Advertising watchdog ASCI has pulled up several companies, including Bharti Airtel, Tata Teleservices, Mahindra & Mahindra and Himalaya, for misleading advertisements in June.
During the month, the Customer Complaints Council (CCC) of Advertising Standard Council of India (ASCI) upheld complaints against 134 misleading advertisements out of 183, which also included those of Glaxosmithkline Consumer Healthcare, Gillette and Hindustan Unilever.
Out of 134 complaints those were upheld, 44 each belonged to the healthcare and education category, followed by 24 in the food and beverages category and 8 in personal care.
The ad regulator has found that claims of leading telecom services provider Bharti Airtel as the ‘best network’ as “incorrect and is misleading by implication” as it connotes many parameters associated with the performance for which different service providers have to compared.
“‘Transparency’ of communication providing input for improvement does not necessarily make any network the best,” said ASCI in its order.
Commenting on the order, an Airtel spokesperson said it is “the first operator to have made public its entire network information in a transparent fashion and we strongly believe that only when we open ourselves to customer scrutiny will we become the best.”
He further said: “We do not agree with the observation made by ASCI and have shared all details with them.”
The regulator also upheld an ad by Tata Teleservices for its Docomo service as “misleading”, where it had claimed to charge Local/STD Mobile calls at 30p/min in Rs. 68.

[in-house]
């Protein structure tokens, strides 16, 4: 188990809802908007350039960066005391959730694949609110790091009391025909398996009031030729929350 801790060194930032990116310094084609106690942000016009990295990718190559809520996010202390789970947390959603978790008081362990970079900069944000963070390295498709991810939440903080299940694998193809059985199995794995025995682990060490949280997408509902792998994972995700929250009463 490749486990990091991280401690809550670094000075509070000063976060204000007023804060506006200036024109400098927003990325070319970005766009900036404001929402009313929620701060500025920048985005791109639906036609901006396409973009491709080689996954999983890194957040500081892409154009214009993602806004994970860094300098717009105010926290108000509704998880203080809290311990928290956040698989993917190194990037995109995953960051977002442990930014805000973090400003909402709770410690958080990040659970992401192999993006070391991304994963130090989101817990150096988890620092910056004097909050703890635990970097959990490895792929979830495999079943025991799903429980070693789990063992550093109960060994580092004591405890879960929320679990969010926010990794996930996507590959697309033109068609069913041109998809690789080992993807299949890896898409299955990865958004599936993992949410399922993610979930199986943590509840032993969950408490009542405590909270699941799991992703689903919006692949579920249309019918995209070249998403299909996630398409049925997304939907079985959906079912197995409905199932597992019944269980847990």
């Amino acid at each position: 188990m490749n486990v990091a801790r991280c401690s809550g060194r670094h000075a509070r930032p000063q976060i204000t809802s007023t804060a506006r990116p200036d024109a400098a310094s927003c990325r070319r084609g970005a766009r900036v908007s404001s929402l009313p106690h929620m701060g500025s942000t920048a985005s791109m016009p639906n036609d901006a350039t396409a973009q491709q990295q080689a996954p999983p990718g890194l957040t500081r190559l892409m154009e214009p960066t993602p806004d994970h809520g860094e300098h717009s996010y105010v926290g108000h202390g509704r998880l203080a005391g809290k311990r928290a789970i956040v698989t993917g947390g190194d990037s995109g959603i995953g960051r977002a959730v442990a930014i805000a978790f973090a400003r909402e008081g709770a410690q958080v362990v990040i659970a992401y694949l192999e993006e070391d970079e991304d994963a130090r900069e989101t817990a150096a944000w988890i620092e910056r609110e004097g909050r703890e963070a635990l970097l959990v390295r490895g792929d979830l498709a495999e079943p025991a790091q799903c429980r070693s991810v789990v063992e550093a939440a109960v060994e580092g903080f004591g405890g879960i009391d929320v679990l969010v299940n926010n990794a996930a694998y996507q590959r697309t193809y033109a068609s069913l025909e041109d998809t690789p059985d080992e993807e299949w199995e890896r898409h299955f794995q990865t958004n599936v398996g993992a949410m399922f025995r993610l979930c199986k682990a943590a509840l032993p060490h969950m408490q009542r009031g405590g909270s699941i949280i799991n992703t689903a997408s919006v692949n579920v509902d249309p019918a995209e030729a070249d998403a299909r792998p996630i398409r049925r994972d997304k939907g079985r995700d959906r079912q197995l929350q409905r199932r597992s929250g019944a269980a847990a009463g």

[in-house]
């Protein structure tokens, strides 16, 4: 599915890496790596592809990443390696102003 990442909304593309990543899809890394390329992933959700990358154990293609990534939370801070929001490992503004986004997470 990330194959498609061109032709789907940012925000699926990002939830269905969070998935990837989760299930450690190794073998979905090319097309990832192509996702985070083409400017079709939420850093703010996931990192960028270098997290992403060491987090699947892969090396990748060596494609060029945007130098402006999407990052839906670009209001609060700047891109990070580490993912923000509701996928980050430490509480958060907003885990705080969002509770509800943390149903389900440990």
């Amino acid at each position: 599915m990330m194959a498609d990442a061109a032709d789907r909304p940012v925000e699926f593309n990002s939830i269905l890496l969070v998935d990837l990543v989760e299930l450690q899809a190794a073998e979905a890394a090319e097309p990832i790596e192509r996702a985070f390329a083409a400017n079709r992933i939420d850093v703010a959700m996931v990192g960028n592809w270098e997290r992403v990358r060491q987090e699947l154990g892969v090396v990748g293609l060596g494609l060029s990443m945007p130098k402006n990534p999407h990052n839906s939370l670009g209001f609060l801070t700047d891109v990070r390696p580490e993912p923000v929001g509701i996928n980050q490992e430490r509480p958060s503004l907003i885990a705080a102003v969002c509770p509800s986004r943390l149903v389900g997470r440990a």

“The ad claims Rs. 68 – Local/STD Mobile calls at 30p/min, is not substantiated and is misleading by ambiguity about the conditions under which this claim is tenable or exclusion criteria for which this offer is not available,” it said.
ASCI also upheld complaint against Mahindra & Mahindra for misleading the consumer by claiming to offer Mahindra Supro Maxi Truck and Mahindra Maxximo Plus at a discounted price in exchange of their competitor’s vehicle Tata ACE.
“The comparisons made in the advertisement were not factual and were not substantiated and are misleading. Also, the comparisons made were likely to mislead the consumers about the product advertised and with which it is compared,” it added.
Commenting on it, a M&M Spokesperson said: “This complaint was received from ASCI on June and we have sent the response to ASCI. The ad was released by our local empanelled agency, we had instructed them to discontinue the press ad with immediate effect.”
Himalaya Company failed to substantiate the claim made for its facewash, where the FMCG firm claimed the product has the goodness of neem and haldi that gives protection against every skin problems.
According to ASCI, Himalaya could not substantiate it with product efficacy data and the claim was misleading by exaggeration.
Commenting on the ASCI decision, Himalaya said that its product safety and efficacy claims are rooted in the science of Ayurveda and substantiated by modern scientific research.
“With regards to this particular commercial, ASCI has made a recommendation to the manner in which the efficacy claim is communicated and we have taken due note of the same,” said the company spokesperson.
The consumer complaint council also pulled up FMCG major Hindustan Unilever for claiming about its Axe Deodorants that “When it gets hot, the fragrance is boosted”.
According to ASCI, it “was not adequately substantiated with consumer perception data, and is misleading by implication”. Similarly, it also found the claims of shaving products maker Gillette for its Gillette Vector as misleading.
“The ad claim offers, ‘Save Rs 30 in comparison to Vector 2s pack is misleading by omission of a disclaimer to mention the exact price comparison with the post price increase of the product,” it added.
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